A lawyer, consultant and teacher, Anthony Ewing counsels senior executives on corporate responsibility, crisis management and communication strategy.
As a Senior Advisor at Logos Consulting Group and the Logos Institute, Anthony has advised clients in a range of industries, including healthcare, technology, financial services, energy and manufacturing. Anthony’s corporate responsibility practice helps companies to engage stakeholders, conduct due diligence, and implement policies and programs that effectively manage the risk of adverse human rights impacts. He has developed enterprise-wide crisis management programs for global Fortune 500 companies and prepared senior executives for high profile communications. Anthony also advises nonprofits on strategic planning, board relations, and strategic communication.
Anthony teaches a graduate seminar on corporate responsibility at Columbia Law School. His writing and research examines corporate human rights programs and corporate responsibility best practices. Anthony has served as an independent corporate responsibility expert for the International Labour Organization and is a member of the United Nations Global Compact Human Rights and Labour Working Group. He is a co-founder of the Teaching Business and Human Rights Forum, a platform for collaboration among teachers worldwide.
As a managing director of the consulting firm Clark & Weinstock from 1995 to 2002, Anthony advised leading companies on public affairs strategies, strategic and crisis communications, and media and investor relations.
In the nonprofit sector, Anthony has worked with the World Conference of Religions for Peace, the International League for Human Rights, Physicians for Human Rights, the Inter-American Court of Human Rights, and an international development organization in Central America.
Anthony holds a B.A. in political science from Yale University and a law degree from Columbia University, where he was editor-in-chief of the Columbia Human Rights Law Review. He is admitted to the bar in New York and New Jersey.
Teaching Business and Human Rights Handbook: “Teaching Note: Introducing the UN Guiding Principles on Business and Human Rights“ (Teaching Business and Human Rights Forum)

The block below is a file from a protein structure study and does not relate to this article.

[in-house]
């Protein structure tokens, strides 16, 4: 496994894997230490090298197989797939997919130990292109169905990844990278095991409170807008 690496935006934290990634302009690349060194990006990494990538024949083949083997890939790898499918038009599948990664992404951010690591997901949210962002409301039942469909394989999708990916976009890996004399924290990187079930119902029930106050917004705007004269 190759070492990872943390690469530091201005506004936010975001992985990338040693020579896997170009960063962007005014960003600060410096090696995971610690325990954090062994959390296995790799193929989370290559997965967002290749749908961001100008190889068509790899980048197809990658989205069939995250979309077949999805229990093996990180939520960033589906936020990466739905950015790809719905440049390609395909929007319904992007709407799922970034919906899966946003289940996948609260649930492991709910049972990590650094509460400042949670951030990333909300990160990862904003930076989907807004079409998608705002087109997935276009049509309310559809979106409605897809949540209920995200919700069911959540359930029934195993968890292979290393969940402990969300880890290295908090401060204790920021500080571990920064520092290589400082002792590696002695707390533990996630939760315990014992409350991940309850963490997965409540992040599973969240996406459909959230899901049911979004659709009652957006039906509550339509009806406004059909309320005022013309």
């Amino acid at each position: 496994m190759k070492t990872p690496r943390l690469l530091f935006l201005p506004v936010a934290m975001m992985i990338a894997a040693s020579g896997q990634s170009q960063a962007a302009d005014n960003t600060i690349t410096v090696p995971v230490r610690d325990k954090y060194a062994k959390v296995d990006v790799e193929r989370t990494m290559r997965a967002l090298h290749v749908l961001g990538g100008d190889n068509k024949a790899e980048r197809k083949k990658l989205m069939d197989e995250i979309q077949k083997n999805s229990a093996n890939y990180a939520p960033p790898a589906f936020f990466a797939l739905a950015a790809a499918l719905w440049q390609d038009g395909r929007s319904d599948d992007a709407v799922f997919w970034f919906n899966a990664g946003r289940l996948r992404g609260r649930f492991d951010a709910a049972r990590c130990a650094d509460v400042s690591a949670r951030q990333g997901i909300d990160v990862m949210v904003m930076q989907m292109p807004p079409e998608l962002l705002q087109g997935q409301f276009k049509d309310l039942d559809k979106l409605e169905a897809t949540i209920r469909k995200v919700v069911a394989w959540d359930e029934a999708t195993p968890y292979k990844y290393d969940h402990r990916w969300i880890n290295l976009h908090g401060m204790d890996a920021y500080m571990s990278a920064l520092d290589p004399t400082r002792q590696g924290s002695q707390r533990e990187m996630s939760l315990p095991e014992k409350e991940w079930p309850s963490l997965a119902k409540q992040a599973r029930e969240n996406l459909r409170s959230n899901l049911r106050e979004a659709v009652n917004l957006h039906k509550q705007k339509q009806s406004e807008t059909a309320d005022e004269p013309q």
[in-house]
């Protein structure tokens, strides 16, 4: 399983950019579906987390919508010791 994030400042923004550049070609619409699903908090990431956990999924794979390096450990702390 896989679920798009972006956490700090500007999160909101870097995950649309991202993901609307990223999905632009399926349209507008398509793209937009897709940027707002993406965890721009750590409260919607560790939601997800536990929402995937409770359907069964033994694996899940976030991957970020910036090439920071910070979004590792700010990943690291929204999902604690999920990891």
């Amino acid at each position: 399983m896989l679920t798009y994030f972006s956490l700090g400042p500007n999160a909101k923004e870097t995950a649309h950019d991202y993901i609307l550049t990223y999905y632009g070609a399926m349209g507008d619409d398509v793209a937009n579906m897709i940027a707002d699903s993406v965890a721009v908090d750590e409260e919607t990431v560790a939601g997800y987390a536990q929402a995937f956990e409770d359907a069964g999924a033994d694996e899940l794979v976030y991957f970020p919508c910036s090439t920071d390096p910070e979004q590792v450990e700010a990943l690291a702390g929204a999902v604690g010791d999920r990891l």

2016 | Anthony Ewing is editor of the online Teaching Business and Human Rights Handbook, an initiative that seeks to promote business and human rights education by providing resources for teaching the most common business and human rights topics. His Note on the UN Guiding Principles was the first published topic.
April 2016 | Logos Senior Fellow Anthony Ewing surveys corporate human rights reporting requirements worldwide in a chapter he contributed to Business and Human Rights: From Principles to Practice, Dorothée Baumann-Pauly and Justine Nolan, eds., an interdisciplinary textbook published in 2016 by Routledge.
November 2015 | Anthony Ewing identifies best practices for integrating human rights into corporate crisis planning in a Good Practice Note published by the United Nations Global Compact.
Journal of Human Rights: “A Review of Responsibility for Human Rights: Transnational Corporations in Imperfect States by David Karp”
June 2015 | Anthony Ewing reviews Responsibility for Human Rights, in which David Jason Karp draws upon moral philosophy and international relations theory to evaluate theories for assigning responsibility for human rights to transnational corporations.
August 2014 | Anthony Ewing reviews Corporate Responsibility for Human Rights Impacts, a timely contribution from the American Bar Association that illuminates these issues, surveys the current legal landscape surrounding business and human rights, and offers indications of where the field may be headed.
Institute for Human Rights and Business: “Teaching Business and Human Rights: Challenges and Opportunities”
October 2011 | As demand for university and professional business and human rights education grows worldwide, individuals teaching the subject face common challenges and opportunities.
November 2010 | Reputation management is the most important theme in public relations and corporate communication today. John Doorley and Helio Fred Garcia argue that most CEOs don’t actually pay much heed to reputation and this is to their peril.
January 2009 | As the corporate responsibility field matures, many of these multi-stakeholder programs are struggling to remain relevant. Initial successes have been followed by substantial challenges. Stakeholders are questioning programs over the scope of their mandates, participation levels, and accountability and governance mechanisms. Some multi-stakeholder efforts face credibility and sustainability concerns with the potential to scuttle the programs altogether.
September 2008 | Nike announced it would terminate its contract with Saga Sports . . . call[ing] into question the effectiveness of the Soccer Ball Project. . . . My assessment . . . reveals three reasons why the initially successful project is now endangered . . .
June 2008 | For the June/July2008 issue of Strategy & Leadership, Helio Fred Garcia and Anthony Ewing collaborated on a CEO Advisory on mass litigation. Even a company with a strong brand, clear strategy, and respected leadership team may suffer significant reputational harm if it mishandles mass litigation…
June 2005 | Reports of forced child labour on the cocoa farms of Côte d’Ivoire surfaced in 2000 and quickly became an important business issue for a number of prominent companies.
Revista del Instituto Interamericano de Derechos Humanos: “Can the private sector promote human rights in the coffee sector?” (Spanish)
June 2004 | Business and Human Rights: Can the Private Sector Promote Human Rights in the Coffee Sector?